U.S.

North Carolina Lion Attack Update: 911 Call Audio Released After Deadly Attack at Wildlife Park

As investigators still search for answers as to how the attack was possible, officials released audio from the 911 call that was placed following a deadly lion attack at a North Carolina wildlife park.

Alexandra Black, a 22-year-old intern at the Conservators Center in Burlington, North Carolina, was killed after a lion attacked her while she was cleaning its enclosure on Sunday. During a 911 call placed after the attack, which was published by The News & Observer, a woman, identified during the call as Julie, calmly told a dispatcher that there was a lion attack.

The dispatcher asked about the extent of the person's injuries and the woman from the center responded, “They are incapacitated.” Julie also gave Black’s age and explained that she was on her way to the enclosure, but that another staff member was with Black.

“The lion is contained,” Julie told the dispatcher after she was asked if the victim was away from the animal.

During the phone call, the woman remained calm and gave the dispatcher explicit directions as to how emergency personnel could find their way to the enclosure. The call ended with the dispatcher informing the woman that emergency personnel were already on their way and to call back with any information about the victim’s injuries.

Following the attack, the Conservators Center posted on Facebook that they were heartbroken over the death of Black, who was at the center for a husbandry internship. The center explained that she was working with a husbandry team cleaning a lion enclosure when the lion, identified as Matthai, escaped a locked, separate holding enclosure. After entering the area where Black and the team was working, he killed the 22-year-old.

“Although Alex was with us for a very short time, she made an impact on our community,” the center said. “We are a close-knit family of paid staff and volunteers and are devastated by the loss of this vibrant, smart young woman.”

audio 911 call lion attack north carolina conservators center Lions in there enclosure during the ZSL London Zoo annual stock take at ZSL London Zoo on February 7 in London. Audio was released of a 911 call placed after a deadly lion attack at a North Carolina wildlife park. Joe Maher/Getty Images

Black was from Palestine, Indiana, and completed multiple internships during her life, the most recent being at Wolf Park in Battleground, Indiana.

Matthai was born at the Conservators Center after his mother was given to the center in 2004 and was 14-years-old at the time of the attack. During the mauling, first responders euthanized the lion.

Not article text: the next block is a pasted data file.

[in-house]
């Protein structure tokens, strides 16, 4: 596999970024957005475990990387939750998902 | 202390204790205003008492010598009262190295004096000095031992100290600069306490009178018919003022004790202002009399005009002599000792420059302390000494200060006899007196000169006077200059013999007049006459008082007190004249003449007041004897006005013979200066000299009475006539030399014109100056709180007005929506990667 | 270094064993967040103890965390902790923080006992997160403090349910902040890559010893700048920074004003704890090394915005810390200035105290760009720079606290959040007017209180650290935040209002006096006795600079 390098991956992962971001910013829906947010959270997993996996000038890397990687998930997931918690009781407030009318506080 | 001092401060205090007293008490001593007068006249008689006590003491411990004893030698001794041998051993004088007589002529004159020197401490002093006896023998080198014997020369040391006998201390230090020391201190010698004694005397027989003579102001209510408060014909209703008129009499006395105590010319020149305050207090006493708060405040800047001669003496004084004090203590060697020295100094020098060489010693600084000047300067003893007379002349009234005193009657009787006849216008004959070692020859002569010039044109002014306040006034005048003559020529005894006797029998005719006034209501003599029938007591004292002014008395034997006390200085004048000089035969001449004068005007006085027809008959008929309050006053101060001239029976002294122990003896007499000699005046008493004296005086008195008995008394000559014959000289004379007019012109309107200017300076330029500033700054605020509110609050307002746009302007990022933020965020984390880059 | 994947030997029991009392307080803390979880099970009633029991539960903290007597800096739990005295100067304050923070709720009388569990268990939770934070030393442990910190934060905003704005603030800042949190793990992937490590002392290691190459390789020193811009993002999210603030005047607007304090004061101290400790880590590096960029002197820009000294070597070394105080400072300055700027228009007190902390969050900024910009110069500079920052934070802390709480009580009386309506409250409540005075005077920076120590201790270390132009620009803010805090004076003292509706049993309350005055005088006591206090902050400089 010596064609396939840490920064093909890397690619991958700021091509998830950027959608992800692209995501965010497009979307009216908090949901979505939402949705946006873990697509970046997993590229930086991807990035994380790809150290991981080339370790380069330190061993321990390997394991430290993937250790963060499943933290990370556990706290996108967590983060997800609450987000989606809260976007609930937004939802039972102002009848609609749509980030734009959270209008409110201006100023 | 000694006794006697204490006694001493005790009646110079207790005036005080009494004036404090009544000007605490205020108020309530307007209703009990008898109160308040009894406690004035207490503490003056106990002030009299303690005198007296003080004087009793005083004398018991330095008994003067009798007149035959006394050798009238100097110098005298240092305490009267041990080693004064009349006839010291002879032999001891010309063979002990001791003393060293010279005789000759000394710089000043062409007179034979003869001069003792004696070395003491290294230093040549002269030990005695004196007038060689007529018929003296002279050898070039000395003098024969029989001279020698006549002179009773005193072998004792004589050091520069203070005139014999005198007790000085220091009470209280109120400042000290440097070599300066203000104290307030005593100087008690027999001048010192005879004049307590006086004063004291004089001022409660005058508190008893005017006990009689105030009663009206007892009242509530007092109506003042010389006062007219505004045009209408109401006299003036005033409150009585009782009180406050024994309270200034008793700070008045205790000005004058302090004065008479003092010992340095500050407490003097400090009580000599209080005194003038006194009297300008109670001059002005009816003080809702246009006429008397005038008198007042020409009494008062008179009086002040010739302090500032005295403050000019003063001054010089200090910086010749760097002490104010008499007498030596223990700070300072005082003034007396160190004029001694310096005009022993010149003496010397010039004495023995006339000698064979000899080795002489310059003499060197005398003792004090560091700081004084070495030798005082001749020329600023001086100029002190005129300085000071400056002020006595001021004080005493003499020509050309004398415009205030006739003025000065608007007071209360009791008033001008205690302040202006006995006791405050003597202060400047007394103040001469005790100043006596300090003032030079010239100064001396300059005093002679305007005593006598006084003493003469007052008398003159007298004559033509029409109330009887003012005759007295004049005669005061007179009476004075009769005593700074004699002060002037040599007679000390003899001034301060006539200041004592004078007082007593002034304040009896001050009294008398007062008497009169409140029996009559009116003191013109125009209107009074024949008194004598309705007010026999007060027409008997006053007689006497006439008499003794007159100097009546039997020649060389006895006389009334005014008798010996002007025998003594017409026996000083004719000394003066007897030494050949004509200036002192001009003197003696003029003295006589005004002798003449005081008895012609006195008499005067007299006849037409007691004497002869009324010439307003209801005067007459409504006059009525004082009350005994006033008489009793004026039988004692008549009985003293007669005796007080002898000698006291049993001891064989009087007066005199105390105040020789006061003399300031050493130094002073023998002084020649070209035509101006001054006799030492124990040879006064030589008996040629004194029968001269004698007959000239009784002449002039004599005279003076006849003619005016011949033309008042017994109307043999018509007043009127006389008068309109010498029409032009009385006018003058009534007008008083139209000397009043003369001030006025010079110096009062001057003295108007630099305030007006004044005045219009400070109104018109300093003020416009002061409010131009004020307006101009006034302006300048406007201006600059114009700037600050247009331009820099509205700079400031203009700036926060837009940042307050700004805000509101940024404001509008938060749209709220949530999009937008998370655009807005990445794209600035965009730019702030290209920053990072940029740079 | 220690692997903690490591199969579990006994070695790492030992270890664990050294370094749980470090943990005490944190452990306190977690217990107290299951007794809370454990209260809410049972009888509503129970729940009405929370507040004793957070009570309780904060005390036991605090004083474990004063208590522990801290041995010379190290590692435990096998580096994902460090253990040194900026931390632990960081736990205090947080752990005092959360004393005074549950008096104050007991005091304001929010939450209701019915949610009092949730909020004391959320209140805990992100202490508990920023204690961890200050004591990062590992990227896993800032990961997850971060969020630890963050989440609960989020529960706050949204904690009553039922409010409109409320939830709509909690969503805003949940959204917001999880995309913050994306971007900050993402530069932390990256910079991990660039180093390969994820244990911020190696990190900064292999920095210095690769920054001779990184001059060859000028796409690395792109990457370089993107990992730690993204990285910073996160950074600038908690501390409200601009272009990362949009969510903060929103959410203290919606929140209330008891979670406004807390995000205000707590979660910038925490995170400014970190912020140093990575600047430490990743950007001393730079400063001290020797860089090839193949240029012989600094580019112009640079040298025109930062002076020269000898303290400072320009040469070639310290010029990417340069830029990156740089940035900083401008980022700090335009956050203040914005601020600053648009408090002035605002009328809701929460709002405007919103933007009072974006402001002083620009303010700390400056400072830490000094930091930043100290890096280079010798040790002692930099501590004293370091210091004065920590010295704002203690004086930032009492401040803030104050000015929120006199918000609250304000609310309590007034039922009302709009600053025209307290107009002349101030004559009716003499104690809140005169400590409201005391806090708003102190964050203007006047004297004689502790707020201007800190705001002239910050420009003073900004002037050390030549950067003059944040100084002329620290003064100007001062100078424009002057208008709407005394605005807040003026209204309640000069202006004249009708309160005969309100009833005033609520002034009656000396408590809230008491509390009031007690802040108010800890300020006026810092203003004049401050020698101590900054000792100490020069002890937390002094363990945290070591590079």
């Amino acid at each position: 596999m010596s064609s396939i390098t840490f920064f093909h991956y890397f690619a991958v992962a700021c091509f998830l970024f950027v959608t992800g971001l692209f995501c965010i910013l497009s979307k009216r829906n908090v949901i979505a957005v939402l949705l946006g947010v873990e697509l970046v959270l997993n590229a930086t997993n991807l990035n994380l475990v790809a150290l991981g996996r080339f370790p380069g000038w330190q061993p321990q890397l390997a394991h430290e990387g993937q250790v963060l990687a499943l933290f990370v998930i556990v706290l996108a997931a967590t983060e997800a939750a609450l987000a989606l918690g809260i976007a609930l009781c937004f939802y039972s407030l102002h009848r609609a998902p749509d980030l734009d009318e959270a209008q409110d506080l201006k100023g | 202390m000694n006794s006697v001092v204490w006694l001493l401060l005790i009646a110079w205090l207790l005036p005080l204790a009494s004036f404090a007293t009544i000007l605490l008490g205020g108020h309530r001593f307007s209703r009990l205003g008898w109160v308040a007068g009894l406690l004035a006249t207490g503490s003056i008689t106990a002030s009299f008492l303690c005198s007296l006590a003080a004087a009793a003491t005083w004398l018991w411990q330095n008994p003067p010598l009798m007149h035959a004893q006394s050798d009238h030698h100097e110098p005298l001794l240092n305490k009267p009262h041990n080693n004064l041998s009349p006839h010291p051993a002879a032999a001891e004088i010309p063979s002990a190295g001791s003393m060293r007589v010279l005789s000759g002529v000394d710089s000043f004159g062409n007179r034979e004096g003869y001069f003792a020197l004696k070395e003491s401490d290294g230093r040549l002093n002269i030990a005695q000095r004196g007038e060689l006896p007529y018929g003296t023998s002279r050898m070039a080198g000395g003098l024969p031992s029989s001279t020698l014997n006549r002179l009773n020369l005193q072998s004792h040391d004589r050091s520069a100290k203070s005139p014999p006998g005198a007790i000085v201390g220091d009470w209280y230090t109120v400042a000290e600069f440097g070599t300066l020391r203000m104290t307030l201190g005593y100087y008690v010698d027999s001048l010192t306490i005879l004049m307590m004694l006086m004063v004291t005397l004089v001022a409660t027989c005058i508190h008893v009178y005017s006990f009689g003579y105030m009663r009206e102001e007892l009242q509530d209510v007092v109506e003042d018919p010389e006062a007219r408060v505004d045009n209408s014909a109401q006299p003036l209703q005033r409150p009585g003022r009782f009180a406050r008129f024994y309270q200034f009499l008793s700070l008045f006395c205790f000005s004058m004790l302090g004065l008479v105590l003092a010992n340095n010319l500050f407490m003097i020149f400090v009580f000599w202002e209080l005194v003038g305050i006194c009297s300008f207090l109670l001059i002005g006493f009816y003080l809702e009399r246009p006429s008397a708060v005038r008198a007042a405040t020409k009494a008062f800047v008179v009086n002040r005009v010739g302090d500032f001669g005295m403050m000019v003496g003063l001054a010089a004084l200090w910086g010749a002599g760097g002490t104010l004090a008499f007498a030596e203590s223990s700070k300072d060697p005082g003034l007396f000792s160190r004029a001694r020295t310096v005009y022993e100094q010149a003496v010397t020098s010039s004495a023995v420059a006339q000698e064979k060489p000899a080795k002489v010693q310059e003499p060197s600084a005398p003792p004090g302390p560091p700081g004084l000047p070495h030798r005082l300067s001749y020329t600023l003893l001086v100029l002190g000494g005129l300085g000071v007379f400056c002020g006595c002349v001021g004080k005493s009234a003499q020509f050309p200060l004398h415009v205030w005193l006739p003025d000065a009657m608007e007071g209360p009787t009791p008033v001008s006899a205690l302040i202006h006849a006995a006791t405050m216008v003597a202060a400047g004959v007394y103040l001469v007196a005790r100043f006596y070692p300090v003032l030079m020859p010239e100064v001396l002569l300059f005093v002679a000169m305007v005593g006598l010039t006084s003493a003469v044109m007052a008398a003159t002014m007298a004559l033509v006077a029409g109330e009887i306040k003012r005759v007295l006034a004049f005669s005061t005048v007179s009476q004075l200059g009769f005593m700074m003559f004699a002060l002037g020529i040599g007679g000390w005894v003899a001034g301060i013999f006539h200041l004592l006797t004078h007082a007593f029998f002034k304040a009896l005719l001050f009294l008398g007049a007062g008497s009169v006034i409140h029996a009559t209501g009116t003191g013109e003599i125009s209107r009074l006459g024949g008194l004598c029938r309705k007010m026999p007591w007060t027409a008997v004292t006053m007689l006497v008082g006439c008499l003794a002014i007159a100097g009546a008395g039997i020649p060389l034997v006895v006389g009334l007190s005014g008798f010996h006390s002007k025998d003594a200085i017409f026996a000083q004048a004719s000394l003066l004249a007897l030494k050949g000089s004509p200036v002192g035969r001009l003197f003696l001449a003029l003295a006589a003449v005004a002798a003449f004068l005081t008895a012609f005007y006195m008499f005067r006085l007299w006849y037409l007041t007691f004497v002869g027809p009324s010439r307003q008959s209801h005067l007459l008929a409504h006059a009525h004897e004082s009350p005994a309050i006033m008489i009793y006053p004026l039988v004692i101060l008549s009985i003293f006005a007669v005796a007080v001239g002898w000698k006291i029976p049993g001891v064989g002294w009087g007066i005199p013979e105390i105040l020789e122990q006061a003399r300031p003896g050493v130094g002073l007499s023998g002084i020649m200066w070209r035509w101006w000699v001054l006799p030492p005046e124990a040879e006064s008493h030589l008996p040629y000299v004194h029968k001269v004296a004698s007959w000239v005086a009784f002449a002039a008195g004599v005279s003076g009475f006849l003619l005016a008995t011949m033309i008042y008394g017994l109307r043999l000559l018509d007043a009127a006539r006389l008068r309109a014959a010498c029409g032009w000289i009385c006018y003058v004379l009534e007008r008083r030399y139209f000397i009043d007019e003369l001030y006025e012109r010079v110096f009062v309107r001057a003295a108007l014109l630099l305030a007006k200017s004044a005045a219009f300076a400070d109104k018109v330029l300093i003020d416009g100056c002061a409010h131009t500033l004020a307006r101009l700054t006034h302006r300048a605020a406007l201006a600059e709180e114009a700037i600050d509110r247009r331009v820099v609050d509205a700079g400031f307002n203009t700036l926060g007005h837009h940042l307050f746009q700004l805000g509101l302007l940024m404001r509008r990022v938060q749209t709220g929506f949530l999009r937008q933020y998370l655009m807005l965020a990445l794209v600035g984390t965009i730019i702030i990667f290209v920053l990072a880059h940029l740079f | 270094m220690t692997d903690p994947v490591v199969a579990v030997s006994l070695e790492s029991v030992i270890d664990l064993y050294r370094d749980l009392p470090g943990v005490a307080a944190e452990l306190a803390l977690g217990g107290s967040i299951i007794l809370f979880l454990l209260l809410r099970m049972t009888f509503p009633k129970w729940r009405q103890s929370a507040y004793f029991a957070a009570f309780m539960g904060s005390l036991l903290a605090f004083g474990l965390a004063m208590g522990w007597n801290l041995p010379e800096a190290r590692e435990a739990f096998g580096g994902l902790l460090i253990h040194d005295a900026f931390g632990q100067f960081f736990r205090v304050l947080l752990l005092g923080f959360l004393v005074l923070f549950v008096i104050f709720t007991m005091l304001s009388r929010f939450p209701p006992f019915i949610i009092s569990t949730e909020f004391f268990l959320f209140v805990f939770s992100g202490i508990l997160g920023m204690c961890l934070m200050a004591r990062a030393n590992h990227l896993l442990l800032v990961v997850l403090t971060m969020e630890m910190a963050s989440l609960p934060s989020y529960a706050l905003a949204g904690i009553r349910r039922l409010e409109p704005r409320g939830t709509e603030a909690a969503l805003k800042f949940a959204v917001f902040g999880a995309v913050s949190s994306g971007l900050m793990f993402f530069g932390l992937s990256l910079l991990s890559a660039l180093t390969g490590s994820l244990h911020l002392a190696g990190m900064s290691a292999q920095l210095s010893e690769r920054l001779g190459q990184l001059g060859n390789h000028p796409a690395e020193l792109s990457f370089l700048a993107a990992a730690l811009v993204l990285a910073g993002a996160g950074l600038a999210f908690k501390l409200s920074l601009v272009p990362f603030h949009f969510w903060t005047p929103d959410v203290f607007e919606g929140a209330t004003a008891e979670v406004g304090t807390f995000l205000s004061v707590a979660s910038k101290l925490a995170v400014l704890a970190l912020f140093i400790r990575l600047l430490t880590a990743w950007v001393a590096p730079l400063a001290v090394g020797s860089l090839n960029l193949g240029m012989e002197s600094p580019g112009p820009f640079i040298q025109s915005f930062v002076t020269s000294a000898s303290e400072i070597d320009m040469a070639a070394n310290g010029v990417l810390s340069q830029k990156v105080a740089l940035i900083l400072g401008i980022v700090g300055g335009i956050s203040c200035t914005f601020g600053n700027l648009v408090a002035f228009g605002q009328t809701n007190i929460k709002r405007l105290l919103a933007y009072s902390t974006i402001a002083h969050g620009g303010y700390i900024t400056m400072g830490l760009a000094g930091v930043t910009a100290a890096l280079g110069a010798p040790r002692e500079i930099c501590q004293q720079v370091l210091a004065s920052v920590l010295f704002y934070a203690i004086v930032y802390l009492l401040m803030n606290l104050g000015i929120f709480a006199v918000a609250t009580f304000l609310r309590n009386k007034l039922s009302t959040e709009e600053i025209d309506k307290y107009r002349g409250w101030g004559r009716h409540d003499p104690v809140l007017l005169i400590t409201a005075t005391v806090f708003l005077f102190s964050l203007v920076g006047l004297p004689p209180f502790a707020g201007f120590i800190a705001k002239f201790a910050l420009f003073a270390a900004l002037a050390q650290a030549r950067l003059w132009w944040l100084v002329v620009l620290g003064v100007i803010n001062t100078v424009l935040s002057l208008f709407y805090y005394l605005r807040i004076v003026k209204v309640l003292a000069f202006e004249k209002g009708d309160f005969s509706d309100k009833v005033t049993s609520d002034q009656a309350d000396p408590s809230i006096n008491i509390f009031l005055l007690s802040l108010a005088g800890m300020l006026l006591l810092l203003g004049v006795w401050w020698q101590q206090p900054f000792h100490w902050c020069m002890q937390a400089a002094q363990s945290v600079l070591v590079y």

The center explained that big cats are moved into a separate space and secured before husbandry teams enter enclosures. An investigation was launched to determine specifics of the attack and how the lion was able to escape the secured enclosure and kill the 22-year-old.

Along with the investigation that was launched by the center and the Caswell County Sheriff’s Office, the Occupational Safety and Health Division (OSHA) will launch an investigation of its own, according to WTVD. Inspectors will review safety records and interview any witnesses to determine if any occupational safety and health standards were violated.

Kitty Block, Acting President and CEO of the Humane Society of the United States, called it a “tragic incident." She added, "Sadly this incident illustrates the need for strong legislation to better restrict the private possession of dangerous wild animals."

Block said North Carolina residents can easily acquire big cats, bears and other dangerous animals. She pointed to a 10-year-old boy who was killed by his uncle’s pet tiger, a 3-year-old boy who was blinded by his father’s pet tiger and Black’s death as an argument for stronger legislation.

“We urge lawmakers at the federal and at the state level to effectively put an end to this ongoing problem by passing legislation to ban the private possession of dangerous wild animals, which would protect the public, first responders, as well as animals,” Block said.

Founded in 1999 in Mebane, North Carolina, the center was relocated in 2001. After receiving 14 lions and tigers that were confiscated by the United States Department of Agriculture (USDA) in 2004, the center opened its doors to public tours in 2007 to help with funding. Over 80 animals currently call the center home and it employs about a dozen full and part-time people.

 

 

 

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